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UK scaleups finish 2020 with record rates of VC investment

Fast-growth UK businesses closed 2020 in their strongest position, attracting more than GBP3.8 billion of Venture Capital (VC) investment during the final quarter of the year, according to new figures.

Despite further Covid-19 related restrictions being in place, Q4 was the strongest quarter of the year for VC-backed deals, according to KPMG’s Global Venture Pulse Survey. The GBP3.8 billion raised was a 65 per cent increase on the GBP2.3 billion raised in Q3, although the volume of deals was significantly down. 343 deals were done from October through to December, with deal volume falling quarter-on-quarter throughout the year.  
Nevertheless, the report found that 2020 saw record investment with more than GBP11.7 billion of venture capital invested into UK scaleup businesses across 1849 deals. 
The UK was the jewel in the European VC investment crown, with six of Q4’s 10 largest European deals involving UK scaleups – including digital health business LumiraDx (GBP285 million), Financial software company Molo (GBP252 million) and Bristol based Graphcore (GBP163 million).
The capital continued to be the main destination for investment coming into the UK, with four of the top European rounds seen in Q4 2020 invested in London-based companies. This includes Cazoo (GBP228 million) and OneTrust (GBP220m). The average investment value for a London scaleup rose over 176 per cent in the final quarter of 2020 to GBP3.6 million.
Commenting on the findings, Bina Mehta, Head of KPMG’s Emerging Giants practice, says: ‘The UK’s ability to produce successful, innovative businesses with strong management teams has yet again shone through against the most challenging economic backdrop.  Late stage deals continued to drive activity accounting for over a third of the deals as investors raised their appetite for scaling businesses, against the backdrop of a global pandemic.
“Unsurprisingly, however, given the economic headwinds, investors dialled back early-stage activity. This could hamper the UK’s ability to nurture those fast growth businesses in the future.
“As the pandemic caused a shift in consumer behaviour, there were big gains for innovative businesses operating in the IT, healthcare and consumer products and services (B2C) sectors. As the global pandemic continues, we expect VC investors to continue to focus on healthcare, biotech and consumer businesses, which is good news for the UK given our world- leading reputation in these fields.”
Europe beat its previous annual high of GBP30.7 billion (2019), attracting GBP35.9 billion in VC investment in 2020. The last 12 months saw European and foreign investors willing to fund the best prospects with significant sums resulting in record amounts of annual VC funding for scaleup businesses in the UK (GBP11.7 billion), Germany (GBP5.2 billion), France (GBP4.6 billion), the Nordic regions (GBP4.2 billion), and Israel (GBP3.7 billion) in 2020.
The resilience of the late-stage European ecosystem saw GBP10.5 billion raised in the final quarter of the year across 1,192 deals. Germany had its strongest quarter on record as mega-deals came back to close out the year including the GBP182m funding of Berlin’s TIER mobility, It was also a strong year for France as a bevy of companies matured and continued to benefit from large late-stage rounds, as evidenced by Ynsect’s GBP272 million-plus round.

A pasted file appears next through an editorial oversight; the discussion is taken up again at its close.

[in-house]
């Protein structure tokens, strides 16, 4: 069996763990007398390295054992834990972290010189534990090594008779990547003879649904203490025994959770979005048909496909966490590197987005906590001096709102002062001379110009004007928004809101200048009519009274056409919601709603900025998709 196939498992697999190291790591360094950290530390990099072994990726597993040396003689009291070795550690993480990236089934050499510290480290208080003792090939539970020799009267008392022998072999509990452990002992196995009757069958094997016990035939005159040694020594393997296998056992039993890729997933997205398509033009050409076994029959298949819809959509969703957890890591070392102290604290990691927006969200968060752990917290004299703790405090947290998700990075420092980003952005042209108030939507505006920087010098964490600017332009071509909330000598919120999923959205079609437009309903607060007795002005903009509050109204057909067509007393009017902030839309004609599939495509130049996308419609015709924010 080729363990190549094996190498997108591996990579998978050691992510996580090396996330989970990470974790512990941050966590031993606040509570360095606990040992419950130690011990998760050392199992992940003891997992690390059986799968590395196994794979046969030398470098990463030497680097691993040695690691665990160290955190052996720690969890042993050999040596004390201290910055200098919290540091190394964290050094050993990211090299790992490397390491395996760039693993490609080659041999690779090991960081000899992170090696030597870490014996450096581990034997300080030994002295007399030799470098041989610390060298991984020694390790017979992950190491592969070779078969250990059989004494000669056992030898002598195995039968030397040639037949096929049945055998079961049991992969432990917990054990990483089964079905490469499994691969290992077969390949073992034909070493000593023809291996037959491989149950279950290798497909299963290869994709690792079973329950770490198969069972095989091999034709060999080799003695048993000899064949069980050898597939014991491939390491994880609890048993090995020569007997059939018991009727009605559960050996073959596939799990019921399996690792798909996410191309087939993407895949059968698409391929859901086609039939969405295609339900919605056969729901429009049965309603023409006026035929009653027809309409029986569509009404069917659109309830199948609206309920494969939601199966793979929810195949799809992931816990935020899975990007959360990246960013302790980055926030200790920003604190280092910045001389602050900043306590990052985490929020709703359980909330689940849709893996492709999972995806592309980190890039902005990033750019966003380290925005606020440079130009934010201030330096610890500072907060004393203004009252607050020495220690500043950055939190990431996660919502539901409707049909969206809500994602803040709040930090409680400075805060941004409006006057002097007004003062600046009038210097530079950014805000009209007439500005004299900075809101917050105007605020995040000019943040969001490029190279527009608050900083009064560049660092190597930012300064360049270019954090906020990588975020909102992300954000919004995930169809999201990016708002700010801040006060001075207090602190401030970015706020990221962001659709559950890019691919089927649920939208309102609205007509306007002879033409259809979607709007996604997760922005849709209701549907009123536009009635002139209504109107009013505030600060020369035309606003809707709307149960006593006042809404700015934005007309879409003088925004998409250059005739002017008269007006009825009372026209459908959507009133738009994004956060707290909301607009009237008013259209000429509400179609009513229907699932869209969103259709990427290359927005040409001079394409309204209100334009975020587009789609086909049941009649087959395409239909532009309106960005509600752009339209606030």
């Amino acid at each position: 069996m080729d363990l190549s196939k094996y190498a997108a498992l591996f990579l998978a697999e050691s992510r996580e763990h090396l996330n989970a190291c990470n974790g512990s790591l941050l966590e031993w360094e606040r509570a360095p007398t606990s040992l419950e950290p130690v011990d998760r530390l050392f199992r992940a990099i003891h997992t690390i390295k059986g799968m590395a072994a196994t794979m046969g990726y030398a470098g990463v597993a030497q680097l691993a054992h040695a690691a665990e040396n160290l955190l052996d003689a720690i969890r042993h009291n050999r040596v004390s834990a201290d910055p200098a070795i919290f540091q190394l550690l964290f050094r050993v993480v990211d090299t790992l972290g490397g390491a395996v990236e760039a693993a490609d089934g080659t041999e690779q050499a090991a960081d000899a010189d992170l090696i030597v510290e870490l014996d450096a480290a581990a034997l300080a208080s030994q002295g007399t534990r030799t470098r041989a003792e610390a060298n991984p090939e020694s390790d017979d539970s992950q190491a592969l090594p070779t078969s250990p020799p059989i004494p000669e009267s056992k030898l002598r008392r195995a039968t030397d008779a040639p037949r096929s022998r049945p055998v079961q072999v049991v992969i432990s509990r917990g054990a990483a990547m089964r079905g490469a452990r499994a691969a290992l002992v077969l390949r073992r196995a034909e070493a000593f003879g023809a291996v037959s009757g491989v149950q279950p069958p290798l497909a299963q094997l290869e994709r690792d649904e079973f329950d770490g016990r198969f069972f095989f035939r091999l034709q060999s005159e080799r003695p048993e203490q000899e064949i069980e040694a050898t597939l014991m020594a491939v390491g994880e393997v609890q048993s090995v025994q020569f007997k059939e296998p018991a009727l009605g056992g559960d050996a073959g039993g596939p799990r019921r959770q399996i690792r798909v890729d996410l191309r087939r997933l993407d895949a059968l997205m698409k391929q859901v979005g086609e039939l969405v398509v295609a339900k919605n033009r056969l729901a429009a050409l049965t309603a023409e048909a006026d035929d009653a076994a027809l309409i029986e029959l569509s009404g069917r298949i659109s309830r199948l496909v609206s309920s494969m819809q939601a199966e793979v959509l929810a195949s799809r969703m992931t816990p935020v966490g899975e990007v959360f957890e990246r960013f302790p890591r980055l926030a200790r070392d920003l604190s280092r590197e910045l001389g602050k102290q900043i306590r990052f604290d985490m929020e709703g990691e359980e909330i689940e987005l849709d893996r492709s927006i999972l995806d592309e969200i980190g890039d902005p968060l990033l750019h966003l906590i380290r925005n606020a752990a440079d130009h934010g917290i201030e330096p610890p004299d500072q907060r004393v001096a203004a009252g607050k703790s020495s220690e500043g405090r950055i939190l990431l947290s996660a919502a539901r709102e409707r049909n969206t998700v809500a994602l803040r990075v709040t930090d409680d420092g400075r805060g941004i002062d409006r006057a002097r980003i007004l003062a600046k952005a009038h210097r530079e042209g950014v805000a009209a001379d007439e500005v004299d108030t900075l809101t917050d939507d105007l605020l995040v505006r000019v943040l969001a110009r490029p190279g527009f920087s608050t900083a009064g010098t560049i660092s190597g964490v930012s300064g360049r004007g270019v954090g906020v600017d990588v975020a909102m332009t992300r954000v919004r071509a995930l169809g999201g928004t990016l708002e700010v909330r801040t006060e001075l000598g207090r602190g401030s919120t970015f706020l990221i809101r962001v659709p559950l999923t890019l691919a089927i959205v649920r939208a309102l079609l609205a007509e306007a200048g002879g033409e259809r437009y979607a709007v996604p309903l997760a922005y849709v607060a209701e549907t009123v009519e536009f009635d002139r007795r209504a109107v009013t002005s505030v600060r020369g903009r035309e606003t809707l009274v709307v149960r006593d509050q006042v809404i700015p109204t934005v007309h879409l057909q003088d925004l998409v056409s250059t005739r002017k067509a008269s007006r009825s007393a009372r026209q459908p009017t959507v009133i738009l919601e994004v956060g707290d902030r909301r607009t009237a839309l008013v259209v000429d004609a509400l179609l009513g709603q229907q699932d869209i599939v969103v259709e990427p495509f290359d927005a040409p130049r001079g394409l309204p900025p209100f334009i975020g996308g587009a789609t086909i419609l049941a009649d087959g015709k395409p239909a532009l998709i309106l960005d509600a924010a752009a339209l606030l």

Global VC investment finishes strong in 2020
Early in 2020, the volume of VC investment into global scaleups contracted due to the economic uncertainty caused by the pandemic, with early stage funding being hit the hardest.  Whilst the first half of 2020 saw a steep decline in the volume and value of VC investment into global scaleups, VC invested remained near all-time records in the back half of 2020 as economic conditions became more clear.
Almost GBP60 billion was invested into global scaleups during the final quarter of 2020 across 5418 deals. Thanks to blockbuster M&A and huge debuts on public exchanges, multiple venture firms and other backers saw mature companies such as Air Bnb and DoorDash finally go public to achieve multibillion-dollar valuations. Much like parts of 2018 and the first half of 2019, the back half of 2020 saw the culmination of several unicorns’ journeys as independent or privately held entities, which spurred this massive surge in liquidity. Corporate investors and their CVC arms also remained active. This is unlikely to change heading into 2021.
Mehta says: “The venture capital market has not been immune to the impacts of  COVID-19 and with economic challenges expected to continue for at least the first half of 2021, VC investors will continue to assess how consumer behaviours are changing, which could affect the viability of different products, services, and business models in the future. With venture fundraises continuing at a pace we expect the coming year to be a positive year for growing and scaling businesses.

“Looking ahead, big bets will continue to revolve around healthtech, biotech, fintech and B2B solutions. Cybersecurity and data analytics are also expected to see additional VC investment, due in part to the rapid increase in remote working.

“With Brexit now concluded and a world-leading vaccine roll out across the UK, we expect strong investment levels, especially for those that have demonstrated robust and resilient business models through the crisis.  Management teams who can show they were able to grow and adapt over the last few months will be in a strong position when it comes to fundraising in 2021.”

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